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Lady R docking report summary insufficient to quell business concerns – BLSA CEO


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Lady R docking report summary insufficient to quell business concerns – BLSA CEO

An image of BLSA CEO Busi Mavuso
Busi Mavuso

11th September 2023

By: Tasneem Bulbulia
Senior Contributing Editor Online


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The release last week of an executive summary of a report from a panel announced by President Cyril Ramaphosa and led by a retired judge to investigate the contentious docking of the Lady R ship in Simon’s Town does not provide a definitive summary of what happened, business organisation Business Leadership South Africa (BLSA) CEO Busi Mavuso writes in her weekly newsletter.

“Until a year ago, our diplomatic relations with the world were not particularly relevant to the business environment. But that changed dramatically when the Lady R, a sanctioned Russian ship, docked in Simon’s Town, having turned off its transponders before doing so. The news caused the rand to fall and has increased the cost of doing business,” she outlines.


She posits that the circumstances of the docking were suspicious and that the lack of immediate explanation from the South Africa National Defence Force compounded the uncertainty.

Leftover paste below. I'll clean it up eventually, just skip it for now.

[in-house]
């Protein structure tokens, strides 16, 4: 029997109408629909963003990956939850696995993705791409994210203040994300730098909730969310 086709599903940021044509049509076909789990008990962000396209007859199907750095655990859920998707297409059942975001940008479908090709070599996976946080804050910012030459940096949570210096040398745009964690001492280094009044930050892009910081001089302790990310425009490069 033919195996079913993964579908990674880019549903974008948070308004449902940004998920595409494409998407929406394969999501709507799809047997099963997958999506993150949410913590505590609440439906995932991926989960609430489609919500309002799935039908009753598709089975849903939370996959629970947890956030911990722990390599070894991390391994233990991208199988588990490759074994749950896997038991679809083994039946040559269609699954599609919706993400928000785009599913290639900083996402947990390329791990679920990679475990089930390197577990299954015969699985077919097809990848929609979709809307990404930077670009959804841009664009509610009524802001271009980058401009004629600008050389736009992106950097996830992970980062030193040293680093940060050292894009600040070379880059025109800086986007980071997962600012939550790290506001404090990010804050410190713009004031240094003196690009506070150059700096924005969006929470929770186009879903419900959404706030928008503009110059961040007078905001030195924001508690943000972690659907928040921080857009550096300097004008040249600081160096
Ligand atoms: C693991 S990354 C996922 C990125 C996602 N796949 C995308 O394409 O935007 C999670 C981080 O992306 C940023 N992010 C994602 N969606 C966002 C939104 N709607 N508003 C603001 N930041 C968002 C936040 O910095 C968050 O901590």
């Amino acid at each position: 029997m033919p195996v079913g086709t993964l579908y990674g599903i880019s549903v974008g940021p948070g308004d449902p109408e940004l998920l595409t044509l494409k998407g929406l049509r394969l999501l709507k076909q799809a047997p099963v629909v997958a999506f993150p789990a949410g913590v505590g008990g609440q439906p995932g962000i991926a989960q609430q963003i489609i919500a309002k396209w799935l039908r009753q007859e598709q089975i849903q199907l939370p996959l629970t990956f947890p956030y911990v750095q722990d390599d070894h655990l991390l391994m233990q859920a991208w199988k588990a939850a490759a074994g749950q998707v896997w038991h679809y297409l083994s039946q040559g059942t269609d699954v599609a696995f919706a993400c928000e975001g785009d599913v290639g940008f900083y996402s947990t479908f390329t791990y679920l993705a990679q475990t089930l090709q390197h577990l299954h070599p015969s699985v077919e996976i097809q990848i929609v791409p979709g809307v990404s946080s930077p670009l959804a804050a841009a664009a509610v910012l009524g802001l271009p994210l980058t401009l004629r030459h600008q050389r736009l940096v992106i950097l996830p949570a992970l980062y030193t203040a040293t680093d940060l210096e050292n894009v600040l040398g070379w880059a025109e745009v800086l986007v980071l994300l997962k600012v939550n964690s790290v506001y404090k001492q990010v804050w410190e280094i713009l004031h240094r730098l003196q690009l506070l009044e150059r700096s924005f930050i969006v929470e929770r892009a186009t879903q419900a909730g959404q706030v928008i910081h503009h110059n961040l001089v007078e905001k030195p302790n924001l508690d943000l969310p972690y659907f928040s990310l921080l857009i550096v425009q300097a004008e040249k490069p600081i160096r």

“North Atlantic Treaty Organisation-aligned countries are major buyers of both our manufactured goods and raw materials, as well as suppliers of significant amounts of investment. Since the incident, South Africa has been questionable as a counterpart to Western trading partners, yet another risk that must be priced in when considering investment in our country.


“The incident also increased risks that our trade access to the US would be curtailed when that country reviews eligibility in terms of its African Growth and Opportunity Act,” Mavuso avers.

While she acknowledges that only an executive summary of the report could be provided on the grounds that the full report contained sensitive and classified information that would threaten the country’s security, she says the available information is insufficient.

“It gives limited information regarding the goods that were delivered. For example, it does not cite which licences under the National Conventional Arms Control Committee covered the imports,” Mavuso emphasises.

She says that, despite the many such questions the report raises, as alluded to below, it is definitive that nothing was loaded onto the ship for export.

“That was the most damaging allegation that had been made, with US Ambassador Reuben Brigety having publicly said he was confident arms were loaded. The authors of the Lady R report are respected jurists and lawyers, though the details released are not enough on their own merit to warrant a definitive conclusion.

“The geopolitical concerns around Lady R have not been eliminated and so business must continue to manage the risks,” Mavuso warns.

There is some suggestion that the docking of the ship in Simon’s Town conflicted with South Africa Revenue Service port of entry rules, but the report does little else to suggest wrongdoing, Mavuso points out.

“Confusingly, the fact that the ship was offloaded at night is explained as necessary given the classified nature of the goods. Yet the report also said the original plan was to offload the ship at Ngqura or Port Elizabeth, which are normal commercial ports where presumably such protocols couldn’t apply. 

“The ship apparently ended up at Simon’s Town only because Ngqura and Port Elizabeth refused it, given its sanctioned status,” Mavuso states. 


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